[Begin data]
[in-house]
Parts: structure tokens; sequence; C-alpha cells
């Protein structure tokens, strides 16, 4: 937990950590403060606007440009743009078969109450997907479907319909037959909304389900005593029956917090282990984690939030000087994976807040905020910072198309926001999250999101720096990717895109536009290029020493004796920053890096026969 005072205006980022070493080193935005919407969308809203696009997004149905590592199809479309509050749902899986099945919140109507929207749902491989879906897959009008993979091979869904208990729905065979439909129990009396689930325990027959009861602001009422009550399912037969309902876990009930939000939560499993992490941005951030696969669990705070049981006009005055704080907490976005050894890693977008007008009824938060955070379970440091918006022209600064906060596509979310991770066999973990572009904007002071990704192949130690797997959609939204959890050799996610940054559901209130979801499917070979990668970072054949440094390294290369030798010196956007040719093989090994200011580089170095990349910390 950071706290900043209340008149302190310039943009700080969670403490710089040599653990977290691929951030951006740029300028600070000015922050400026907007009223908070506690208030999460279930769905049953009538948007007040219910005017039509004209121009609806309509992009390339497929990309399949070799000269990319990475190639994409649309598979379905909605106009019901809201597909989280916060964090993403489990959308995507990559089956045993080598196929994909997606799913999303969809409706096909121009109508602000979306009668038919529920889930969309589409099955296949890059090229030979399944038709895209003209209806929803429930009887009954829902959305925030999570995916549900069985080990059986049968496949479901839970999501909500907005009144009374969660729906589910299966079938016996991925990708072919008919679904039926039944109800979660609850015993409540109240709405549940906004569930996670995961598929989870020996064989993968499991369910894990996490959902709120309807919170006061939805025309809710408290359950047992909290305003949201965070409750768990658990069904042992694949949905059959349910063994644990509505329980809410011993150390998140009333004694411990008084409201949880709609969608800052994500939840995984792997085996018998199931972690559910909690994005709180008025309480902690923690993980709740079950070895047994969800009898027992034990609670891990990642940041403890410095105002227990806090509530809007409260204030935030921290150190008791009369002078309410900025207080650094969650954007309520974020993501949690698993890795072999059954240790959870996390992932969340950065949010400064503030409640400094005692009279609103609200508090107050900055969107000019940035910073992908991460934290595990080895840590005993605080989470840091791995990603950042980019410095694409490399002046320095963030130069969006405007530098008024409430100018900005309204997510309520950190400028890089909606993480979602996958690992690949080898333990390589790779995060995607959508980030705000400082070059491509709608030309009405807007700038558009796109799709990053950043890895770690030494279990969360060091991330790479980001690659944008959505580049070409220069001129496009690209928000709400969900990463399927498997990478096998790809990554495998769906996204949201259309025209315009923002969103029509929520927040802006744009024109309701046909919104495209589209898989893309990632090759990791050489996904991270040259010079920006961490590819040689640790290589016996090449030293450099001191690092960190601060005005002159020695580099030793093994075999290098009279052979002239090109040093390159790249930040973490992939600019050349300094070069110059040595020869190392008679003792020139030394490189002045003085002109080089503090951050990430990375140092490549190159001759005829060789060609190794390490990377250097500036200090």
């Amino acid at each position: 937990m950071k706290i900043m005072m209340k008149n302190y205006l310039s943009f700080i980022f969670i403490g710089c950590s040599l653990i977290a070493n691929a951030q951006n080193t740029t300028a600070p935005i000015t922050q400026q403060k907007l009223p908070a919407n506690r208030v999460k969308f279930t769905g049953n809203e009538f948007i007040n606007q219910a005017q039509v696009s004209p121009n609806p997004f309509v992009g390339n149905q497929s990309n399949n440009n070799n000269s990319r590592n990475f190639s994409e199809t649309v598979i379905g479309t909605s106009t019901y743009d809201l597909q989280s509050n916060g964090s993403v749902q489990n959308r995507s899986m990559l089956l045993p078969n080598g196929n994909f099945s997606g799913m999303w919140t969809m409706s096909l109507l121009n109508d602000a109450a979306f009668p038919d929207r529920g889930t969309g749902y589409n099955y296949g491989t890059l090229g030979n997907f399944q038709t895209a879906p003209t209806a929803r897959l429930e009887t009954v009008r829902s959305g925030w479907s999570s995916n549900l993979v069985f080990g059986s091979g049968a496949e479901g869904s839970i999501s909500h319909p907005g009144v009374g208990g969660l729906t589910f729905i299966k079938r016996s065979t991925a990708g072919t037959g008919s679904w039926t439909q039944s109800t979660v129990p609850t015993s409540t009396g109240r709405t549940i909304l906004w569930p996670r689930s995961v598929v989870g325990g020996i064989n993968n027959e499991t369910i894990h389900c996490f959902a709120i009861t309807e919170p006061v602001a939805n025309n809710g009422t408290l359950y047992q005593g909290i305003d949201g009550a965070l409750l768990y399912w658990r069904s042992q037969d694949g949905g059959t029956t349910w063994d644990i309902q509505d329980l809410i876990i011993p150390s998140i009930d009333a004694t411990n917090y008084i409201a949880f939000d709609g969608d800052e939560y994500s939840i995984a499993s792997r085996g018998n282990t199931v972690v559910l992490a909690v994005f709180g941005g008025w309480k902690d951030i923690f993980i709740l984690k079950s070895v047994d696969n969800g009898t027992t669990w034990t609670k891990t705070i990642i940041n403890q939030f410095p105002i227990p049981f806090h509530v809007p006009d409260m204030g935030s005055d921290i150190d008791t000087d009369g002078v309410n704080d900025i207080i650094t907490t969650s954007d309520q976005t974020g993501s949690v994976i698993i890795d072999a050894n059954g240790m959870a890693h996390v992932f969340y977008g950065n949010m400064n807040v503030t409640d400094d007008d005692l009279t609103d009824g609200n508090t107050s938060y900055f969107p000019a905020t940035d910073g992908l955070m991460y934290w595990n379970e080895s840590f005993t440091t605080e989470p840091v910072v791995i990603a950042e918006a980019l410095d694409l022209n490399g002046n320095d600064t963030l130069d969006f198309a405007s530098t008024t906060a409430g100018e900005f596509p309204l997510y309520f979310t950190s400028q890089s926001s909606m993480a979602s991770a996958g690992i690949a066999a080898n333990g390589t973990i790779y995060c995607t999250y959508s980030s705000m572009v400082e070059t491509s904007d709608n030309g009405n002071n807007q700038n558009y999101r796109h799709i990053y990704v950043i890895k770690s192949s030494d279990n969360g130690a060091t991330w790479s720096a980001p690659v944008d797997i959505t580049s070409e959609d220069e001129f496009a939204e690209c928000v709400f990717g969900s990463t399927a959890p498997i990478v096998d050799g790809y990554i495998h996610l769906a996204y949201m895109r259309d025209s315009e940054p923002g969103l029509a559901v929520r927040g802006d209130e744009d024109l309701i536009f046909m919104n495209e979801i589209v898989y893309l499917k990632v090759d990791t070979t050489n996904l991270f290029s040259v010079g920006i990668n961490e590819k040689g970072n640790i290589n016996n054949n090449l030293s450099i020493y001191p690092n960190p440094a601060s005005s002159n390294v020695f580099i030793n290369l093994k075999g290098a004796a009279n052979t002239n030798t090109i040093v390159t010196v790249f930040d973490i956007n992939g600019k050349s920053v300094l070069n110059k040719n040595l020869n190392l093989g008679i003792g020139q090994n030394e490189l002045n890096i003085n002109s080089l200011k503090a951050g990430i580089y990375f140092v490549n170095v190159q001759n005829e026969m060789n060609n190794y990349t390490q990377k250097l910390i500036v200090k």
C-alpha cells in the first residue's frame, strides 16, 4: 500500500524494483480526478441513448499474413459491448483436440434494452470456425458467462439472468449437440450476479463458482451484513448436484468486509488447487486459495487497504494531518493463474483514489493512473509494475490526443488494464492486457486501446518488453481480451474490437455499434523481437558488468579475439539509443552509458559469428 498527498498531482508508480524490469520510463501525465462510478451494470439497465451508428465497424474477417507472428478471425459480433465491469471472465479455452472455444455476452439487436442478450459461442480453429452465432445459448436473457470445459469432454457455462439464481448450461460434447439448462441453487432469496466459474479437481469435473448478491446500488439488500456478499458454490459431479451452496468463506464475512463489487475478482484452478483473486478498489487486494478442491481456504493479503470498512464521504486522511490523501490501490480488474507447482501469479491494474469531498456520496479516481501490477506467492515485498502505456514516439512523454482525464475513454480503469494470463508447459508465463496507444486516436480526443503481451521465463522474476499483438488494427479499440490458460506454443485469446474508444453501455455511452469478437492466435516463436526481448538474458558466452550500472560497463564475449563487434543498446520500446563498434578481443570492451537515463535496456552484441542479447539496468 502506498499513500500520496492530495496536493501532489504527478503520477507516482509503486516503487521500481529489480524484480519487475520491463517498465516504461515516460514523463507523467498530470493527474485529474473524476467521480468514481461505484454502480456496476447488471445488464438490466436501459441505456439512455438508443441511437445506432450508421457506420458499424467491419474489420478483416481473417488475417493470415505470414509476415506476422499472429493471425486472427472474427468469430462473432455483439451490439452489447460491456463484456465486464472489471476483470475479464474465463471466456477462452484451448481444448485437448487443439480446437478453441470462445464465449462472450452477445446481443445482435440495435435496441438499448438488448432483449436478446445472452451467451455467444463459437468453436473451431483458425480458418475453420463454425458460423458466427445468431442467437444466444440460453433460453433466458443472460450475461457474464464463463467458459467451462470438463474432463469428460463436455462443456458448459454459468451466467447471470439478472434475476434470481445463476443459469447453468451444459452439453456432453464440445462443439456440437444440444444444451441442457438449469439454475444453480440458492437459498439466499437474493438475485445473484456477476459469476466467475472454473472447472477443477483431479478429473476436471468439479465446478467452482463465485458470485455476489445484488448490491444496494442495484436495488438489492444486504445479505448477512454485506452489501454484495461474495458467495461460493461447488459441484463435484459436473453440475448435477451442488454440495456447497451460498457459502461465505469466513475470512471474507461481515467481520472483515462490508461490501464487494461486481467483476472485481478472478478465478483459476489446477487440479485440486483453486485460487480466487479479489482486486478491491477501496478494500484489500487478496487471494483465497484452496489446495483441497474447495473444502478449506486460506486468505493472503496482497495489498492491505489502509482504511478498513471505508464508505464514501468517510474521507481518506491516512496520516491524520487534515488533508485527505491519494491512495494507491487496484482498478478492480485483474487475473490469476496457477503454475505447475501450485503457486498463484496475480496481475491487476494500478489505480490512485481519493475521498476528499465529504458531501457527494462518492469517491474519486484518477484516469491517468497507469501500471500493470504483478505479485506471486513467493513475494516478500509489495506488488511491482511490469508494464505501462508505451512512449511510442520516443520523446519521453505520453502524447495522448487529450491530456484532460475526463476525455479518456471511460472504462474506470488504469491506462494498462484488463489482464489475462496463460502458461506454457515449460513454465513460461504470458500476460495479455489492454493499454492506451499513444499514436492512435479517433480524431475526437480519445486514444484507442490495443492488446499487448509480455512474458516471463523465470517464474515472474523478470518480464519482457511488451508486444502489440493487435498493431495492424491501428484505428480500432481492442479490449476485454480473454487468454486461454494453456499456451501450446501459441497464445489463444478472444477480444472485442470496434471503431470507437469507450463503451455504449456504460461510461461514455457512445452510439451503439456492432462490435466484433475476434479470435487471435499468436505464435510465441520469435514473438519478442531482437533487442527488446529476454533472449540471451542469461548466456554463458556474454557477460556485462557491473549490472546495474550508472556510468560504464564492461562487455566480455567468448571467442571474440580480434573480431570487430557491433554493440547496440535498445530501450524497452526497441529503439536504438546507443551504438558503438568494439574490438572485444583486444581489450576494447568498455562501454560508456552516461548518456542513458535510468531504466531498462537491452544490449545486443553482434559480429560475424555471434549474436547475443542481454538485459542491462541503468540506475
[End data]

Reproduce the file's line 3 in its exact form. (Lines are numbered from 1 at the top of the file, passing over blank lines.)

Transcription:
């Protein structure tokens, strides 16, 4: 937990950590403060606007440009743009078969109450997907479907319909037959909304389900005593029956917090282990984690939030000087994976807040905020910072198309926001999250999101720096990717895109536009290029020493004796920053890096026969 005072205006980022070493080193935005919407969308809203696009997004149905590592199809479309509050749902899986099945919140109507929207749902491989879906897959009008993979091979869904208990729905065979439909129990009396689930325990027959009861602001009422009550399912037969309902876990009930939000939560499993992490941005951030696969669990705070049981006009005055704080907490976005050894890693977008007008009824938060955070379970440091918006022209600064906060596509979310991770066999973990572009904007002071990704192949130690797997959609939204959890050799996610940054559901209130979801499917070979990668970072054949440094390294290369030798010196956007040719093989090994200011580089170095990349910390 950071706290900043209340008149302190310039943009700080969670403490710089040599653990977290691929951030951006740029300028600070000015922050400026907007009223908070506690208030999460279930769905049953009538948007007040219910005017039509004209121009609806309509992009390339497929990309399949070799000269990319990475190639994409649309598979379905909605106009019901809201597909989280916060964090993403489990959308995507990559089956045993080598196929994909997606799913999303969809409706096909121009109508602000979306009668038919529920889930969309589409099955296949890059090229030979399944038709895209003209209806929803429930009887009954829902959305925030999570995916549900069985080990059986049968496949479901839970999501909500907005009144009374969660729906589910299966079938016996991925990708072919008919679904039926039944109800979660609850015993409540109240709405549940906004569930996670995961598929989870020996064989993968499991369910894990996490959902709120309807919170006061939805025309809710408290359950047992909290305003949201965070409750768990658990069904042992694949949905059959349910063994644990509505329980809410011993150390998140009333004694411990008084409201949880709609969608800052994500939840995984792997085996018998199931972690559910909690994005709180008025309480902690923690993980709740079950070895047994969800009898027992034990609670891990990642940041403890410095105002227990806090509530809007409260204030935030921290150190008791009369002078309410900025207080650094969650954007309520974020993501949690698993890795072999059954240790959870996390992932969340950065949010400064503030409640400094005692009279609103609200508090107050900055969107000019940035910073992908991460934290595990080895840590005993605080989470840091791995990603950042980019410095694409490399002046320095963030130069969006405007530098008024409430100018900005309204997510309520950190400028890089909606993480979602996958690992690949080898333990390589790779995060995607959508980030705000400082070059491509709608030309009405807007700038558009796109799709990053950043890895770690030494279990969360060091991330790479980001690659944008959505580049070409220069001129496009690209928000709400969900990463399927498997990478096998790809990554495998769906996204949201259309025209315009923002969103029509929520927040802006744009024109309701046909919104495209589209898989893309990632090759990791050489996904991270040259010079920006961490590819040689640790290589016996090449030293450099001191690092960190601060005005002159020695580099030793093994075999290098009279052979002239090109040093390159790249930040973490992939600019050349300094070069110059040595020869190392008679003792020139030394490189002045003085002109080089503090951050990430990375140092490549190159001759005829060789060609190794390490990377250097500036200090």